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A new climate for solving the Kurdish problem

Thursday 17 January 2008, by Semih Idiz

The Turkish military’s operations aimed at the remote mountainous regions of northern Iraq, where the outlawed Kurdistan Workers’ Party (PKK) has found safe haven for itself, have changed the psychological climate in Turkey. The fact that these operations have not been met with widespread international condemnation has also come as something of a shock for northern Iraqi Kurds.

Ankara’s diplomacy on this score, marked by a prolonged period of patience and inaction – which the PKK no doubt took as a sign of weakness and tried to exploit – has been generally welcomed.
Increasing PKK attacks despite this patience have, on the other hand, shown the world that there is legitimacy in Turkey’s desire to respond militarily. Neither are these strikes – generally marked by pinpoint accuracy with minimal collateral damage – futile as some are claiming.
It is clear that the initial targets were the communications and logistics infrastructure that the PKK has set up in the region, feeling safe in the notion that there is little Ankara can do about this.

These strikes have not only made it difficult for the PKK to rally in the spring with a view to staging new attacks on Turkey, but have also shown the operatives of this terrorist organization that their actions in the region are being followed on a daily basis from the sky, and by other means.

It was telling that the Chief of General Staff, General Yaşar Büyükanıt, should have used the “Big brother” imagery – referring to a TV show popular around the world – to describe what the PKK in northern Iraq can expect from now on.
The military operations have also put Turkish-American cooperation on a different footing and have laid the ground for overcoming the chill in ties since the Turkish Parliament refused passage to the U.S. military for invading Iraq from the North in 2003.

Clearly the Iraqi Kurdish leadership, which has openly expressed its disappointment over the help Washington is giving Ankara on this score, miscalculated the international mood, thinking that any Turkish incursion into northern Iraq would automatically cause international outrage.

A new international mood

It seems however that the international community is better attuned to what the PKK represents and is not in a position to support this group at a time when the fight against terrorism is the order of the day around the globe.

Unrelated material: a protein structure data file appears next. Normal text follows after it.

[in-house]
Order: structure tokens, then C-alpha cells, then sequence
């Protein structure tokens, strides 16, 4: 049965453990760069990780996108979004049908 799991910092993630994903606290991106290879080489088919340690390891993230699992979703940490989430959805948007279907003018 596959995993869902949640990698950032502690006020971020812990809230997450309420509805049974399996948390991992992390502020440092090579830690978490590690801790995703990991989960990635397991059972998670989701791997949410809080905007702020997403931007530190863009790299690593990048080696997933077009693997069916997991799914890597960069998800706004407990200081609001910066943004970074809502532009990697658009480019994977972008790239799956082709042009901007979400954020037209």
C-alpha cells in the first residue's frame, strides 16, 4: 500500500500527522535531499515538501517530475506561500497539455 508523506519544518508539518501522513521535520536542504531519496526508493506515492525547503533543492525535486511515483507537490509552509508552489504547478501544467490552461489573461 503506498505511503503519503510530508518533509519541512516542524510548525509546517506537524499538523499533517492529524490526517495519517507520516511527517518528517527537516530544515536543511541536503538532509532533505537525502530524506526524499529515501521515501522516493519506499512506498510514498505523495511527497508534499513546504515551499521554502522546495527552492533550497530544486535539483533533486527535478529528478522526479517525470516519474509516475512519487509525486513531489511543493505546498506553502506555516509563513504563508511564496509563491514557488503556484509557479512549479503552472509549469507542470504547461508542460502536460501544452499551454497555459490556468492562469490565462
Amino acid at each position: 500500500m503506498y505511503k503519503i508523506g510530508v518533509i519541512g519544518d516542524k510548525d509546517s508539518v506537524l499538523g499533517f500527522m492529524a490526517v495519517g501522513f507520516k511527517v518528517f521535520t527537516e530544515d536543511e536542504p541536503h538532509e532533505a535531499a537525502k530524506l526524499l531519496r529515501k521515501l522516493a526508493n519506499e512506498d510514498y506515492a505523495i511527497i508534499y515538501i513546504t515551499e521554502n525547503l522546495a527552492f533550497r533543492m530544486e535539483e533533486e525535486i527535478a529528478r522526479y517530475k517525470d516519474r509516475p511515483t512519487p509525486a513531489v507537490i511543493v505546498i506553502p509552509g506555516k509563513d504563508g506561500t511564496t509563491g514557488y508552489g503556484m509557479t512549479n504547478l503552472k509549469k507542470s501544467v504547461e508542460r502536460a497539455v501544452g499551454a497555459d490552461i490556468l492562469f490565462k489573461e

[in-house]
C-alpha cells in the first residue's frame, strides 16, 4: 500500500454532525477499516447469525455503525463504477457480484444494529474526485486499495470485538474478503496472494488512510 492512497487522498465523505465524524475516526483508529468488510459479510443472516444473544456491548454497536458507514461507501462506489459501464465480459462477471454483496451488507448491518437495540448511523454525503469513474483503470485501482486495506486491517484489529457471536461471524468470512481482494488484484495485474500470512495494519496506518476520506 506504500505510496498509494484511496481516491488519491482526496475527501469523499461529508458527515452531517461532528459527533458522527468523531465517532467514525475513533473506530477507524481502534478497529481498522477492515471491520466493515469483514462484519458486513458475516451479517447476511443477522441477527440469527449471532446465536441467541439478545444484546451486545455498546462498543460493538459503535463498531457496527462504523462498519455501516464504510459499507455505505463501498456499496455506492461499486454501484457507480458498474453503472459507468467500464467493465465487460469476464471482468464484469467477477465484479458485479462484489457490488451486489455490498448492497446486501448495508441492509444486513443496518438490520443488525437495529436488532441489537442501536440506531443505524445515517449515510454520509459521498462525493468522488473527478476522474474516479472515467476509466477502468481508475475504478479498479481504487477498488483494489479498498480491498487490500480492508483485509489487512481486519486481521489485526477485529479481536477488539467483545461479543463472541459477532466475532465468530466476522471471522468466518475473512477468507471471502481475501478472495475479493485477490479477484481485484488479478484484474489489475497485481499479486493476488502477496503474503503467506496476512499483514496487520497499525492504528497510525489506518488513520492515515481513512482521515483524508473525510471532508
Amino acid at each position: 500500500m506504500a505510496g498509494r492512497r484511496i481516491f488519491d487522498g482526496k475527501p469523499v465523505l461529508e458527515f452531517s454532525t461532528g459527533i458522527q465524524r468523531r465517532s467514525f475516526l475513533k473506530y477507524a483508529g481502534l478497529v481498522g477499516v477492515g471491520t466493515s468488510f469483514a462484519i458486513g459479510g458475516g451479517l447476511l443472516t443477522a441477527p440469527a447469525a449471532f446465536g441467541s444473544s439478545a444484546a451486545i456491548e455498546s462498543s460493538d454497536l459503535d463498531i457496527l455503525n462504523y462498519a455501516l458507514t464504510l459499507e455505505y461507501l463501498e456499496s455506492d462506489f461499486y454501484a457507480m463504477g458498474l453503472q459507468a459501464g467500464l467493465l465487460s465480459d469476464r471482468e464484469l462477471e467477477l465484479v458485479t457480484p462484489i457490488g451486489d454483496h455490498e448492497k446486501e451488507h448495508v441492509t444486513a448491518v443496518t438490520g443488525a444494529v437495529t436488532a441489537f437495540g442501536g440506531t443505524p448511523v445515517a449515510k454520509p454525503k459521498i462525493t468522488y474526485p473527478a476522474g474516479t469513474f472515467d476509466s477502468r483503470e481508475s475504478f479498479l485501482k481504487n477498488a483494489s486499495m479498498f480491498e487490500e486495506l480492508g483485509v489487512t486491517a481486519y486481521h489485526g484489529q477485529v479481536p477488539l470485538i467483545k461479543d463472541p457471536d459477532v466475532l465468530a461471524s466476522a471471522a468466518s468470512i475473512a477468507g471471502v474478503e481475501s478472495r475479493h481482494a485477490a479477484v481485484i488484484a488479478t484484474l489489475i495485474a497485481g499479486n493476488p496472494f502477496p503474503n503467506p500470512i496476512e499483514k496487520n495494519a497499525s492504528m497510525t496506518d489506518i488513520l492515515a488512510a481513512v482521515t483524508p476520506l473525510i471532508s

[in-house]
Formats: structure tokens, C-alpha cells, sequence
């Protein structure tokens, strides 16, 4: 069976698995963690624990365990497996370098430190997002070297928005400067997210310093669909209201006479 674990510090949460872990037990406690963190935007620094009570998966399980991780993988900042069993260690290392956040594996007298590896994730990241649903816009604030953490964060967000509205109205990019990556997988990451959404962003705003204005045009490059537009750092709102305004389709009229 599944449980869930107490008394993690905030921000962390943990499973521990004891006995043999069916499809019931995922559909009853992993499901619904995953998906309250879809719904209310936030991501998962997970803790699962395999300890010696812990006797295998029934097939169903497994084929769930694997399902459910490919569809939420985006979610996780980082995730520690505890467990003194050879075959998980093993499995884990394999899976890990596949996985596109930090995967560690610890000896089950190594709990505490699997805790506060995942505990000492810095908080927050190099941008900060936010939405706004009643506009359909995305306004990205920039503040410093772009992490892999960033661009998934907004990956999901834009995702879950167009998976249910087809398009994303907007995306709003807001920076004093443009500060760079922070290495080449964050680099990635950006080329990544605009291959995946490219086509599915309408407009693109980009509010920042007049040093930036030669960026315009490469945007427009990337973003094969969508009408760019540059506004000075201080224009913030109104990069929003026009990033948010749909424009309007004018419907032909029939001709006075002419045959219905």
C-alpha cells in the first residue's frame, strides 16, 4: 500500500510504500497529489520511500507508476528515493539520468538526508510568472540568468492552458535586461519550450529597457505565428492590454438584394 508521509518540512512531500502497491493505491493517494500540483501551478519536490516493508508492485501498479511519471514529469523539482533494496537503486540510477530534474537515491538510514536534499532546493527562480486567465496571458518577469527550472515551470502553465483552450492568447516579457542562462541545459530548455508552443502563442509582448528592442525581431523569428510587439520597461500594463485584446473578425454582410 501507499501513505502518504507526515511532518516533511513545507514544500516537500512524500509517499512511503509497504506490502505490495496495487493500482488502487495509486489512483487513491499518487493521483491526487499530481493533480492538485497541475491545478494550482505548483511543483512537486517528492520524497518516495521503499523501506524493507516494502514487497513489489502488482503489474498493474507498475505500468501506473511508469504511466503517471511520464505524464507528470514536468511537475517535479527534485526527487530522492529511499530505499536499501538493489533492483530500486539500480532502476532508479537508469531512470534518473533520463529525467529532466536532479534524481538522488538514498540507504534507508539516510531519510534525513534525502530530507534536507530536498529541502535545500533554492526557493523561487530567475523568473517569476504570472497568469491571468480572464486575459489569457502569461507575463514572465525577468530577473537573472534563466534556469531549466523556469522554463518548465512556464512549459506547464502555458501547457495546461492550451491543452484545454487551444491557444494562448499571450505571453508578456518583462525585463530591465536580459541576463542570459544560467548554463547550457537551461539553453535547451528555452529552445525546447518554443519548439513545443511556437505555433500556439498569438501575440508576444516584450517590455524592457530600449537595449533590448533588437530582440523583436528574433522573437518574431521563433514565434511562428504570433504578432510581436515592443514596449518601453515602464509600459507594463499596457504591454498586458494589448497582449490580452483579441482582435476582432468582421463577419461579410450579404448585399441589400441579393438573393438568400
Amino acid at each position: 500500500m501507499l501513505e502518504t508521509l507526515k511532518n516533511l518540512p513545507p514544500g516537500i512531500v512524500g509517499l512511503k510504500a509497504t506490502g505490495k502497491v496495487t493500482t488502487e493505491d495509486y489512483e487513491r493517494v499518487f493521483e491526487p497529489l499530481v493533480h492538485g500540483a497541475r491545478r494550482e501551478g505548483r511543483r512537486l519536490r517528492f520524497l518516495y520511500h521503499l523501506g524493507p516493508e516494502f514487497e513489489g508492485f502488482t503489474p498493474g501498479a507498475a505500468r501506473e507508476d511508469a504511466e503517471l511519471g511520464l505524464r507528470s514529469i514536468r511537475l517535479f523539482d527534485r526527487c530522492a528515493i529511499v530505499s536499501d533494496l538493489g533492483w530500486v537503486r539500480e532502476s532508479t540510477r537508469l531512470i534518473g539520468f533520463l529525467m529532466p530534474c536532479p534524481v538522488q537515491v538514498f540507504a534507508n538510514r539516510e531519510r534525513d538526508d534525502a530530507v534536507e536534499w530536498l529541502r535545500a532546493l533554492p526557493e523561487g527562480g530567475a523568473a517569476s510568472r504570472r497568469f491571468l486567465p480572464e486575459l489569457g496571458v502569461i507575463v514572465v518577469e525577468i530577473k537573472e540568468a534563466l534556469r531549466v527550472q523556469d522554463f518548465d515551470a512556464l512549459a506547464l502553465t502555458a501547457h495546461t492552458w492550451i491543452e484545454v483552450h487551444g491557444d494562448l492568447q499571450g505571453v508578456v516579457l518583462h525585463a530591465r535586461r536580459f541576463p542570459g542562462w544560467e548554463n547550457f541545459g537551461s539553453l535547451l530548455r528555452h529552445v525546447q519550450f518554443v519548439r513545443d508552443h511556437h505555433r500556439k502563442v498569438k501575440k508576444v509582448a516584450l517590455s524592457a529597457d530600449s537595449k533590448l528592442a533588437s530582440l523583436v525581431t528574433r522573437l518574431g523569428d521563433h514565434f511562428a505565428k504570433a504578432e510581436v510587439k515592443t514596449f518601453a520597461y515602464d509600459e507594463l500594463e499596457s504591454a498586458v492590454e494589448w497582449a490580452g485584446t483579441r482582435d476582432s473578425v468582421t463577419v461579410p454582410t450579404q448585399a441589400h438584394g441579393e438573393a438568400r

Gone are the days, after all, when one man’s terrorist was another man’s freedom fighter.

The manner, in which Spain has been going after ETA terrorists and their extensions in the political domain, is another reason why the EU has generally been quieter in the face of these strikes.
So the diplomatic-military side of the equation has in fact turned into something of a success in its own right. But this is only half of the equation and there is much that Turkey has to do to meet the needs of its citizens of Kurdish origins in order to really get to the bottom of this problem.

Especially now that there is a new understanding developing in the country about the whole essence of the problem, with even former ranking military officers openly admitting to the serious mistakes made in the past.

The fact that the Justice and Development Party (AKP) got more votes in the Southeast in the last election than the pro-Kurdish Democratic Society Party (DTP) (which many see as the PKK’s political wing) goes to show that Turkey’s Kurdish citizens also want an end to a quarter century of violence.

This is why it is incumbent on the AKP to honor these expectations and take bold steps in order to solve the Kurdish problem by introducing reforms that will meet the reasonable demands of Turkey’s Kurds.

July 22 mandate

The strong mandate it got in the July 2007 elections also provides the necessary legitimacy for the government to take these steps, no matter what the nationalist opposition may say or do to try and stall the reform process.
Another important thing not to be missed here is the close cooperation that we now see the military and the government in. Gone seems to be the cold war between the sides that reached fever pitch prior to last year’s elections.

It is clear that this atmosphere, in which the government authorized the military to do the necessary in northern Iraq against the PKK, will also rein in any resistance on the part of the military to reforms aimed at meeting the requirements of Turkey’s Kurdish citizens.

None of this is to suggest that there are easy and quick solutions to a problem that is of such long standing. It is clear however that Turkey is moving in the right direction; even if the going may appear slow to some.

Put another way, the political and social aspect of the Kurdish problem will come more and more to the fore as PKK terrorism is rolled back. Positive as this trend may seem it is obvious that many ultranationalists on the Turkish as well as the Kurdish side will try and stymie it because it does not suit their interests.

It is funny how the interests of hardliners on both sides converge whenever there is movement that portends a solution to such long-standing problems. This is why the government must remain vigilant in the face of such attempts as it prepares to take reformist steps aimed at putting to rest this quarrel between Turks and Kurds to the benefit of both sides.

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Source : Friday, January 4, 2008 TDN

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